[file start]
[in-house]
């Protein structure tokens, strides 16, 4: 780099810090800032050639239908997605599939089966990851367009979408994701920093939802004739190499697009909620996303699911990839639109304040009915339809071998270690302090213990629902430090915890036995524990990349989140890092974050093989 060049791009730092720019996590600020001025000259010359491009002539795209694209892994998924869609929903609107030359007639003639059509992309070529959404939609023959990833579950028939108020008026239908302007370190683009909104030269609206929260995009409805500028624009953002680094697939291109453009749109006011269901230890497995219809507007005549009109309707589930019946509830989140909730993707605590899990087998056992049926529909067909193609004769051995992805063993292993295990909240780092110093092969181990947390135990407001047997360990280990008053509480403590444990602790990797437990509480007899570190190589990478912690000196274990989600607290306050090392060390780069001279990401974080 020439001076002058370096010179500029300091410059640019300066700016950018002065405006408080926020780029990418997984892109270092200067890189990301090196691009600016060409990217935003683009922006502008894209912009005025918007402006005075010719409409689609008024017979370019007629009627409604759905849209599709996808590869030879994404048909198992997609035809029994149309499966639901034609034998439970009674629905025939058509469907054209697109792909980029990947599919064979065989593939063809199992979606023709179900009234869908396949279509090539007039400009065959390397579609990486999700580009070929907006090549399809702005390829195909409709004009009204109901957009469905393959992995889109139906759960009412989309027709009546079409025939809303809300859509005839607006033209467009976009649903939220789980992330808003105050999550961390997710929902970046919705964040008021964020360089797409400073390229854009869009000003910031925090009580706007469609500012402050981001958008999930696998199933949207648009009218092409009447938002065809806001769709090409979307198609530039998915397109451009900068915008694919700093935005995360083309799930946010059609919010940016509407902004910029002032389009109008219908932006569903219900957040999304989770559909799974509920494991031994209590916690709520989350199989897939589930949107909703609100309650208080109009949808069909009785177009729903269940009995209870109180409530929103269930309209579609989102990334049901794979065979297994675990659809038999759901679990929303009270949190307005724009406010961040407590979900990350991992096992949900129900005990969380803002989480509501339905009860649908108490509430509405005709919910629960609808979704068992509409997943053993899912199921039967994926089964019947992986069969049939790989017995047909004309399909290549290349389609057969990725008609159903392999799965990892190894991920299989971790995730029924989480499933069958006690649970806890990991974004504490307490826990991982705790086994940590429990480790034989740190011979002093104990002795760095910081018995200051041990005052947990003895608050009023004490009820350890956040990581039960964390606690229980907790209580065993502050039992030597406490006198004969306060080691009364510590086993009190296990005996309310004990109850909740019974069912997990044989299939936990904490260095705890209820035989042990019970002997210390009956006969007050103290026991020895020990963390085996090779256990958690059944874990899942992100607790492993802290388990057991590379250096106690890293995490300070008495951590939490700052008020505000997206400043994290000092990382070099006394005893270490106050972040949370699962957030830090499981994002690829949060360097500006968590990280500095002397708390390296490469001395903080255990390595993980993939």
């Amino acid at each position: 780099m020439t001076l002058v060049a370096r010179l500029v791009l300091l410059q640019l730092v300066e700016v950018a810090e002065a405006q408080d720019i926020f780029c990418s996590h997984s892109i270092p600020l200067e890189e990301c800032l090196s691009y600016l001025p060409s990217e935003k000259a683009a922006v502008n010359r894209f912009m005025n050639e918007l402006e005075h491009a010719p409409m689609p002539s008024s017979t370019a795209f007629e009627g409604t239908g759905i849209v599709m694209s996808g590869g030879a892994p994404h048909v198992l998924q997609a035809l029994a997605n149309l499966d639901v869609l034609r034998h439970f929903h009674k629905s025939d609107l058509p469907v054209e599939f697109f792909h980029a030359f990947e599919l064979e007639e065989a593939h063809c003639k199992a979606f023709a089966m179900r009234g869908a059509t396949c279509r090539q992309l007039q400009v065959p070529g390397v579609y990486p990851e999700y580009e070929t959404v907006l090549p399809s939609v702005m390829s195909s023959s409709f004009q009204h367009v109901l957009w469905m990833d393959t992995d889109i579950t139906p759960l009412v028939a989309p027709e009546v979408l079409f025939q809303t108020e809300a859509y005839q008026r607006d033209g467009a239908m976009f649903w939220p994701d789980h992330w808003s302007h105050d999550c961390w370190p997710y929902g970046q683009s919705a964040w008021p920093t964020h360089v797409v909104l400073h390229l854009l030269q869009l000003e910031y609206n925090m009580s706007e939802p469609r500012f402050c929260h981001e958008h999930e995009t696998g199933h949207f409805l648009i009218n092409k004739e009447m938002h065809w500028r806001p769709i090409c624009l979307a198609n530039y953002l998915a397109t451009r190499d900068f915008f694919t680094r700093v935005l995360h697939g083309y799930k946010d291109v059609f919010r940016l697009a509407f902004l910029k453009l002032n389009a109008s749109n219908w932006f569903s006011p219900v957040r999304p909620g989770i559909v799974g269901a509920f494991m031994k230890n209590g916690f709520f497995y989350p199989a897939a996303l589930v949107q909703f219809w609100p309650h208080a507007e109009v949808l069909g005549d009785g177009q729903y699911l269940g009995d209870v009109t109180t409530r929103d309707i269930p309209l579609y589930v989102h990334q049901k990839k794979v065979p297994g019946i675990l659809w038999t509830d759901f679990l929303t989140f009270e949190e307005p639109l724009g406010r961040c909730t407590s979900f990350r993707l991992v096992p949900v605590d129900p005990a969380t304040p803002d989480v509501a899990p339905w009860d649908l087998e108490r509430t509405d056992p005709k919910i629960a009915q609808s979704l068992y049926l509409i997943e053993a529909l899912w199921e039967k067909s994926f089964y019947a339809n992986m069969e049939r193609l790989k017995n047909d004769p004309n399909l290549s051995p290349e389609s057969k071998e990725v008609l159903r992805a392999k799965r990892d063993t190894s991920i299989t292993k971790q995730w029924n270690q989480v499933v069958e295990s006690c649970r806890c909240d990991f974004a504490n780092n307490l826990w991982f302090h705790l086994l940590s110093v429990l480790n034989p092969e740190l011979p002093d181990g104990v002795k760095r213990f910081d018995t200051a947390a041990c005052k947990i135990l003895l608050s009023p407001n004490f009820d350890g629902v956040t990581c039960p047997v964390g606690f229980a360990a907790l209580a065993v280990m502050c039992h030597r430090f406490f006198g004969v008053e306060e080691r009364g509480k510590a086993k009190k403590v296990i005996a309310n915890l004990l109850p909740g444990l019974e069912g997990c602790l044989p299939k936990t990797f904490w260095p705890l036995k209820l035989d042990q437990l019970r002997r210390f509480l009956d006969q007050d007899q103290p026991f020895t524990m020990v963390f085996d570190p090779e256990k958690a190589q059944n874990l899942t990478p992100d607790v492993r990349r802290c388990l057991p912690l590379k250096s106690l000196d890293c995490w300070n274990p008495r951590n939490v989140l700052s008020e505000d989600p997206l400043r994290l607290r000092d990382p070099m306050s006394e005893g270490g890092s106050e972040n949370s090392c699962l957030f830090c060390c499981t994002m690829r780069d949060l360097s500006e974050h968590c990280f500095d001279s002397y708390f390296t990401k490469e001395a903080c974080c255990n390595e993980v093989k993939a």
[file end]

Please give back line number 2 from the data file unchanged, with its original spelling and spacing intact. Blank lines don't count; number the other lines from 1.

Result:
């Protein structure tokens, strides 16, 4: 780099810090800032050639239908997605599939089966990851367009979408994701920093939802004739190499697009909620996303699911990839639109304040009915339809071998270690302090213990629902430090915890036995524990990349989140890092974050093989 060049791009730092720019996590600020001025000259010359491009002539795209694209892994998924869609929903609107030359007639003639059509992309070529959404939609023959990833579950028939108020008026239908302007370190683009909104030269609206929260995009409805500028624009953002680094697939291109453009749109006011269901230890497995219809507007005549009109309707589930019946509830989140909730993707605590899990087998056992049926529909067909193609004769051995992805063993292993295990909240780092110093092969181990947390135990407001047997360990280990008053509480403590444990602790990797437990509480007899570190190589990478912690000196274990989600607290306050090392060390780069001279990401974080 020439001076002058370096010179500029300091410059640019300066700016950018002065405006408080926020780029990418997984892109270092200067890189990301090196691009600016060409990217935003683009922006502008894209912009005025918007402006005075010719409409689609008024017979370019007629009627409604759905849209599709996808590869030879994404048909198992997609035809029994149309499966639901034609034998439970009674629905025939058509469907054209697109792909980029990947599919064979065989593939063809199992979606023709179900009234869908396949279509090539007039400009065959390397579609990486999700580009070929907006090549399809702005390829195909409709004009009204109901957009469905393959992995889109139906759960009412989309027709009546079409025939809303809300859509005839607006033209467009976009649903939220789980992330808003105050999550961390997710929902970046919705964040008021964020360089797409400073390229854009869009000003910031925090009580706007469609500012402050981001958008999930696998199933949207648009009218092409009447938002065809806001769709090409979307198609530039998915397109451009900068915008694919700093935005995360083309799930946010059609919010940016509407902004910029002032389009109008219908932006569903219900957040999304989770559909799974509920494991031994209590916690709520989350199989897939589930949107909703609100309650208080109009949808069909009785177009729903269940009995209870109180409530929103269930309209579609989102990334049901794979065979297994675990659809038999759901679990929303009270949190307005724009406010961040407590979900990350991992096992949900129900005990969380803002989480509501339905009860649908108490509430509405005709919910629960609808979704068992509409997943053993899912199921039967994926089964019947992986069969049939790989017995047909004309399909290549290349389609057969990725008609159903392999799965990892190894991920299989971790995730029924989480499933069958006690649970806890990991974004504490307490826990991982705790086994940590429990480790034989740190011979002093104990002795760095910081018995200051041990005052947990003895608050009023004490009820350890956040990581039960964390606690229980907790209580065993502050039992030597406490006198004969306060080691009364510590086993009190296990005996309310004990109850909740019974069912997990044989299939936990904490260095705890209820035989042990019970002997210390009956006969007050103290026991020895020990963390085996090779256990958690059944874990899942992100607790492993802290388990057991590379250096106690890293995490300070008495951590939490700052008020505000997206400043994290000092990382070099006394005893270490106050972040949370699962957030830090499981994002690829949060360097500006968590990280500095002397708390390296490469001395903080255990390595993980993939």